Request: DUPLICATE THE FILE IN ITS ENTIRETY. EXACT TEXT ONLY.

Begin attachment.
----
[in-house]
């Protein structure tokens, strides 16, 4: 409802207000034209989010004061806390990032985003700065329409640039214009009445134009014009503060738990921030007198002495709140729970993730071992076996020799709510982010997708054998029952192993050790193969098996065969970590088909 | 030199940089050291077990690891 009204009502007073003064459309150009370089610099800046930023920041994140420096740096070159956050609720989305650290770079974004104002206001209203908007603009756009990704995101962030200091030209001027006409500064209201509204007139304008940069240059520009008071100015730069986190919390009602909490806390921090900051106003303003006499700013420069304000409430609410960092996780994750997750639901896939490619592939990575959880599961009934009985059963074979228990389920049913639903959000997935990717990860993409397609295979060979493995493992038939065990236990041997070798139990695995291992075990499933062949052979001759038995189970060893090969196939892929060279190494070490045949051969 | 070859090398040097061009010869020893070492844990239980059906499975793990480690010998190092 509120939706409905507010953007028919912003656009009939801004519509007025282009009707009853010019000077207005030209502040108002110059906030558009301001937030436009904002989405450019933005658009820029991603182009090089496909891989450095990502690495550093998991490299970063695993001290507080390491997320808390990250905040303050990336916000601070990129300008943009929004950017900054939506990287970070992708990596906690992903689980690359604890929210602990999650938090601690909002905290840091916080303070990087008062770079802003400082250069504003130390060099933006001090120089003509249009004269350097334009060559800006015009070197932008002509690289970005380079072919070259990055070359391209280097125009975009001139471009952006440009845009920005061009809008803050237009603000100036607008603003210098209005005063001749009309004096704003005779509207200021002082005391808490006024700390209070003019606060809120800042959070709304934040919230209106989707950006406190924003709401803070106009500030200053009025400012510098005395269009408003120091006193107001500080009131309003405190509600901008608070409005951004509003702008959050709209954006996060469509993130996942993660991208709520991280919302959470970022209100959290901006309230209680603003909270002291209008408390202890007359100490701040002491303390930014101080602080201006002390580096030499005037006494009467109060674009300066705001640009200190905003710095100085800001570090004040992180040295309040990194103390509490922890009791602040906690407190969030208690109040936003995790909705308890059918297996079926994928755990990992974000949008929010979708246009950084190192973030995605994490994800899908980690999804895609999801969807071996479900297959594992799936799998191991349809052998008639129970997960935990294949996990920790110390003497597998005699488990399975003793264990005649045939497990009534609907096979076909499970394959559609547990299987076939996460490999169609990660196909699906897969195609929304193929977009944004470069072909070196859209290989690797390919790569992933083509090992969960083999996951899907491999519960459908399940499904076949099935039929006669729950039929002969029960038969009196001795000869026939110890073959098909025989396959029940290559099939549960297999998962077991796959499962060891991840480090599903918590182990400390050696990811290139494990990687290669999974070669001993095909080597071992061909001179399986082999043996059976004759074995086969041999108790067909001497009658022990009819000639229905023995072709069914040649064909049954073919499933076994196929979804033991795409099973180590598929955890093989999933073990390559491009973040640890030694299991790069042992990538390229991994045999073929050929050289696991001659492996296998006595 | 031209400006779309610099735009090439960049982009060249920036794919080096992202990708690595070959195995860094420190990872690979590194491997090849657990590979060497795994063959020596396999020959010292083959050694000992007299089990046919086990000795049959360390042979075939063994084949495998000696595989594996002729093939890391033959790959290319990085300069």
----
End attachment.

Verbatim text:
[in-house]
């Protein structure tokens, strides 16, 4: 409802207000034209989010004061806390990032985003700065329409640039214009009445134009014009503060738990921030007198002495709140729970993730071992076996020799709510982010997708054998029952192993050790193969098996065969970590088909 | 030199940089050291077990690891 009204009502007073003064459309150009370089610099800046930023920041994140420096740096070159956050609720989305650290770079974004104002206001209203908007603009756009990704995101962030200091030209001027006409500064209201509204007139304008940069240059520009008071100015730069986190919390009602909490806390921090900051106003303003006499700013420069304000409430609410960092996780994750997750639901896939490619592939990575959880599961009934009985059963074979228990389920049913639903959000997935990717990860993409397609295979060979493995493992038939065990236990041997070798139990695995291992075990499933062949052979001759038995189970060893090969196939892929060279190494070490045949051969 | 070859090398040097061009010869020893070492844990239980059906499975793990480690010998190092 509120939706409905507010953007028919912003656009009939801004519509007025282009009707009853010019000077207005030209502040108002110059906030558009301001937030436009904002989405450019933005658009820029991603182009090089496909891989450095990502690495550093998991490299970063695993001290507080390491997320808390990250905040303050990336916000601070990129300008943009929004950017900054939506990287970070992708990596906690992903689980690359604890929210602990999650938090601690909002905290840091916080303070990087008062770079802003400082250069504003130390060099933006001090120089003509249009004269350097334009060559800006015009070197932008002509690289970005380079072919070259990055070359391209280097125009975009001139471009952006440009845009920005061009809008803050237009603000100036607008603003210098209005005063001749009309004096704003005779509207200021002082005391808490006024700390209070003019606060809120800042959070709304934040919230209106989707950006406190924003709401803070106009500030200053009025400012510098005395269009408003120091006193107001500080009131309003405190509600901008608070409005951004509003702008959050709209954006996060469509993130996942993660991208709520991280919302959470970022209100959290901006309230209680603003909270002291209008408390202890007359100490701040002491303390930014101080602080201006002390580096030499005037006494009467109060674009300066705001640009200190905003710095100085800001570090004040992180040295309040990194103390509490922890009791602040906690407190969030208690109040936003995790909705308890059918297996079926994928755990990992974000949008929010979708246009950084190192973030995605994490994800899908980690999804895609999801969807071996479900297959594992799936799998191991349809052998008639129970997960935990294949996990920790110390003497597998005699488990399975003793264990005649045939497990009534609907096979076909499970394959559609547990299987076939996460490999169609990660196909699906897969195609929304193929977009944004470069072909070196859209290989690797390919790569992933083509090992969960083999996951899907491999519960459908399940499904076949099935039929006669729950039929002969029960038969009196001795000869026939110890073959098909025989396959029940290559099939549960297999998962077991796959499962060891991840480090599903918590182990400390050696990811290139494990990687290669999974070669001993095909080597071992061909001179399986082999043996059976004759074995086969041999108790067909001497009658022990009819000639229905023995072709069914040649064909049954073919499933076994196929979804033991795409099973180590598929955890093989999933073990390559491009973040640890030694299991790069042992990538390229991994045999073929050929050289696991001659492996296998006595 | 031209400006779309610099735009090439960049982009060249920036794919080096992202990708690595070959195995860094420190990872690979590194491997090849657990590979060497795994063959020596396999020959010292083959050694000992007299089990046919086990000795049959360390042979075939063994084949495998000696595989594996002729093939890391033959790959290319990085300069």